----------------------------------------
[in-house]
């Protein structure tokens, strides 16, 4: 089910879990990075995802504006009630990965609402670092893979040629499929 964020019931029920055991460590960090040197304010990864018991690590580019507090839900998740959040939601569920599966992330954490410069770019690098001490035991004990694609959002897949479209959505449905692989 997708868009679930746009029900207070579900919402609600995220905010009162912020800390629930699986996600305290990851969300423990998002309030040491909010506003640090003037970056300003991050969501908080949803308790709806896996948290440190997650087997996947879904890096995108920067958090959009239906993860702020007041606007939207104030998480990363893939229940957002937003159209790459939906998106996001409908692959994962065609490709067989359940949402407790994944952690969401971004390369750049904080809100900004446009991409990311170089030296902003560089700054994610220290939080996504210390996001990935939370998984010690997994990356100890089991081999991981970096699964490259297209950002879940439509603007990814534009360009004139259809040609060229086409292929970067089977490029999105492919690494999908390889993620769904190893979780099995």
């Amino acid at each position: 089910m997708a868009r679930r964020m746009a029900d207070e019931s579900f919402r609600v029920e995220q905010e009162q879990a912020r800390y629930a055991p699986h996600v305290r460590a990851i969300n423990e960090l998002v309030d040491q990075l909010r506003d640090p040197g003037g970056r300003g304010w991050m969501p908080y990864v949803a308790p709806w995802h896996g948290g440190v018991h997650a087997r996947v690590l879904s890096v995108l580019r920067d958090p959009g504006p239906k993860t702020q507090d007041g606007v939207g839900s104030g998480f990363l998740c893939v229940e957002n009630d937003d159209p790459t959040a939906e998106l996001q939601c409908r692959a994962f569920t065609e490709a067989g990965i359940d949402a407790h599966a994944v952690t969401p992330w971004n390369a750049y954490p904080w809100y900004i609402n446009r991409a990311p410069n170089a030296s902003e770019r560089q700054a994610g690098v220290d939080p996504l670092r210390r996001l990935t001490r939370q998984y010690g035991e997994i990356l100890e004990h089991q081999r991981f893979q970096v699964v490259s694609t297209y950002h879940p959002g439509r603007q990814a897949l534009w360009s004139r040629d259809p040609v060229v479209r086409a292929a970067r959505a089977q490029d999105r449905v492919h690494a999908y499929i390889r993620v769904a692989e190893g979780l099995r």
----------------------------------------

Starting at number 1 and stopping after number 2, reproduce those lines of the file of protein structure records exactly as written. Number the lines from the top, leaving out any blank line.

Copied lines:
[in-house]
């Protein structure tokens, strides 16, 4: 089910879990990075995802504006009630990965609402670092893979040629499929 964020019931029920055991460590960090040197304010990864018991690590580019507090839900998740959040939601569920599966992330954490410069770019690098001490035991004990694609959002897949479209959505449905692989 997708868009679930746009029900207070579900919402609600995220905010009162912020800390629930699986996600305290990851969300423990998002309030040491909010506003640090003037970056300003991050969501908080949803308790709806896996948290440190997650087997996947879904890096995108920067958090959009239906993860702020007041606007939207104030998480990363893939229940957002937003159209790459939906998106996001409908692959994962065609490709067989359940949402407790994944952690969401971004390369750049904080809100900004446009991409990311170089030296902003560089700054994610220290939080996504210390996001990935939370998984010690997994990356100890089991081999991981970096699964490259297209950002879940439509603007990814534009360009004139259809040609060229086409292929970067089977490029999105492919690494999908390889993620769904190893979780099995």